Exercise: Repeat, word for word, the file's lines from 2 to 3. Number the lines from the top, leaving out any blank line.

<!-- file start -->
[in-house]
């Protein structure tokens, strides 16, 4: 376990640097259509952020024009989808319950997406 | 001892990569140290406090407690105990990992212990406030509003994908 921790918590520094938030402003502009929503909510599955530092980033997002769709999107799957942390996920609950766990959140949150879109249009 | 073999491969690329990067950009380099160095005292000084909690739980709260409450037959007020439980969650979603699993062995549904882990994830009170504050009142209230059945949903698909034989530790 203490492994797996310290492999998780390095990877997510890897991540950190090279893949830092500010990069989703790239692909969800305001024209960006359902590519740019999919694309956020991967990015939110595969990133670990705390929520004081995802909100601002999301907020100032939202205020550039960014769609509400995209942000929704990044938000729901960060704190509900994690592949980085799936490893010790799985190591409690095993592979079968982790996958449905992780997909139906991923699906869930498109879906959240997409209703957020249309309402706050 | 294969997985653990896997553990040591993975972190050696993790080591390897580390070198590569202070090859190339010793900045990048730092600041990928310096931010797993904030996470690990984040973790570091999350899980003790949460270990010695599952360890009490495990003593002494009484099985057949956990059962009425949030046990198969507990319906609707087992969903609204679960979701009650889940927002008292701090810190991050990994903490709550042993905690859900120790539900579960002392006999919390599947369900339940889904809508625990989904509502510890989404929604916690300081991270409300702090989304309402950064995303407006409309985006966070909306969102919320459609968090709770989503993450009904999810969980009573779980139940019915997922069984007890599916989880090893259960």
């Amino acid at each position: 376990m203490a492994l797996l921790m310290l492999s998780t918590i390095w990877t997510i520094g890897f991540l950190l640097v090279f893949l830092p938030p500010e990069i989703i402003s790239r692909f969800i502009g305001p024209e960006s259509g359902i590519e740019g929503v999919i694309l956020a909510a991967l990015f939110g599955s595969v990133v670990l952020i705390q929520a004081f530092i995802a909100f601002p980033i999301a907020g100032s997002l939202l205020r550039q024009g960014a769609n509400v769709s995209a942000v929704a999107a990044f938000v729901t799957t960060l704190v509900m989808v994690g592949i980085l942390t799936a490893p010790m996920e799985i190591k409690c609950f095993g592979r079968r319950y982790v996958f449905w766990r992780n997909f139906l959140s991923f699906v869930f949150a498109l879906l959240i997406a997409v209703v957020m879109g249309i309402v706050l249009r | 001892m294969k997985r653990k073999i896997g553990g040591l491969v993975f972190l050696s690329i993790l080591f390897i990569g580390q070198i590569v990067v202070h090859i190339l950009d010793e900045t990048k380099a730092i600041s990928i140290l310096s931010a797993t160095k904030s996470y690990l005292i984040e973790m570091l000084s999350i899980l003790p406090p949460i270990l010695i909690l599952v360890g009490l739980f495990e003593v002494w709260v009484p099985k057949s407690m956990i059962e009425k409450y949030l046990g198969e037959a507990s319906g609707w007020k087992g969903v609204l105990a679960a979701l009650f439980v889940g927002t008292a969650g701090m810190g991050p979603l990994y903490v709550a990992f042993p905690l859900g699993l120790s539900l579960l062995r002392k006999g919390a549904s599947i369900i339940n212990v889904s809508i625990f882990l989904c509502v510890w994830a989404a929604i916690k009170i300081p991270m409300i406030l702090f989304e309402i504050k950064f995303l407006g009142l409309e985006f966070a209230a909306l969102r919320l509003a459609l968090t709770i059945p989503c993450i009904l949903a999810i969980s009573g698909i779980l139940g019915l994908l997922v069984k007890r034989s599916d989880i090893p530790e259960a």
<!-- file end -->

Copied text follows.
């Protein structure tokens, strides 16, 4: 376990640097259509952020024009989808319950997406 | 001892990569140290406090407690105990990992212990406030509003994908 921790918590520094938030402003502009929503909510599955530092980033997002769709999107799957942390996920609950766990959140949150879109249009 | 073999491969690329990067950009380099160095005292000084909690739980709260409450037959007020439980969650979603699993062995549904882990994830009170504050009142209230059945949903698909034989530790 203490492994797996310290492999998780390095990877997510890897991540950190090279893949830092500010990069989703790239692909969800305001024209960006359902590519740019999919694309956020991967990015939110595969990133670990705390929520004081995802909100601002999301907020100032939202205020550039960014769609509400995209942000929704990044938000729901960060704190509900994690592949980085799936490893010790799985190591409690095993592979079968982790996958449905992780997909139906991923699906869930498109879906959240997409209703957020249309309402706050 | 294969997985653990896997553990040591993975972190050696993790080591390897580390070198590569202070090859190339010793900045990048730092600041990928310096931010797993904030996470690990984040973790570091999350899980003790949460270990010695599952360890009490495990003593002494009484099985057949956990059962009425949030046990198969507990319906609707087992969903609204679960979701009650889940927002008292701090810190991050990994903490709550042993905690859900120790539900579960002392006999919390599947369900339940889904809508625990989904509502510890989404929604916690300081991270409300702090989304309402950064995303407006409309985006966070909306969102919320459609968090709770989503993450009904999810969980009573779980139940019915997922069984007890599916989880090893259960």
């Amino acid at each position: 376990m203490a492994l797996l921790m310290l492999s998780t918590i390095w990877t997510i520094g890897f991540l950190l640097v090279f893949l830092p938030p500010e990069i989703i402003s790239r692909f969800i502009g305001p024209e960006s259509g359902i590519e740019g929503v999919i694309l956020a909510a991967l990015f939110g599955s595969v990133v670990l952020i705390q929520a004081f530092i995802a909100f601002p980033i999301a907020g100032s997002l939202l205020r550039q024009g960014a769609n509400v769709s995209a942000v929704a999107a990044f938000v729901t799957t960060l704190v509900m989808v994690g592949i980085l942390t799936a490893p010790m996920e799985i190591k409690c609950f095993g592979r079968r319950y982790v996958f449905w766990r992780n997909f139906l959140s991923f699906v869930f949150a498109l879906l959240i997406a997409v209703v957020m879109g249309i309402v706050l249009r | 001892m294969k997985r653990k073999i896997g553990g040591l491969v993975f972190l050696s690329i993790l080591f390897i990569g580390q070198i590569v990067v202070h090859i190339l950009d010793e900045t990048k380099a730092i600041s990928i140290l310096s931010a797993t160095k904030s996470y690990l005292i984040e973790m570091l000084s999350i899980l003790p406090p949460i270990l010695i909690l599952v360890g009490l739980f495990e003593v002494w709260v009484p099985k057949s407690m956990i059962e009425k409450y949030l046990g198969e037959a507990s319906g609707w007020k087992g969903v609204l105990a679960a979701l009650f439980v889940g927002t008292a969650g701090m810190g991050p979603l990994y903490v709550a990992f042993p905690l859900g699993l120790s539900l579960l062995r002392k006999g919390a549904s599947i369900i339940n212990v889904s809508i625990f882990l989904c509502v510890w994830a989404a929604i916690k009170i300081p991270m409300i406030l702090f989304e309402i504050k950064f995303l407006g009142l409309e985006f966070a209230a909306l969102r919320l509003a459609l968090t709770i059945p989503c993450i009904l949903a999810i969980s009573g698909i779980l139940g019915l994908l997922v069984k007890r034989s599916d989880i090893p530790e259960a």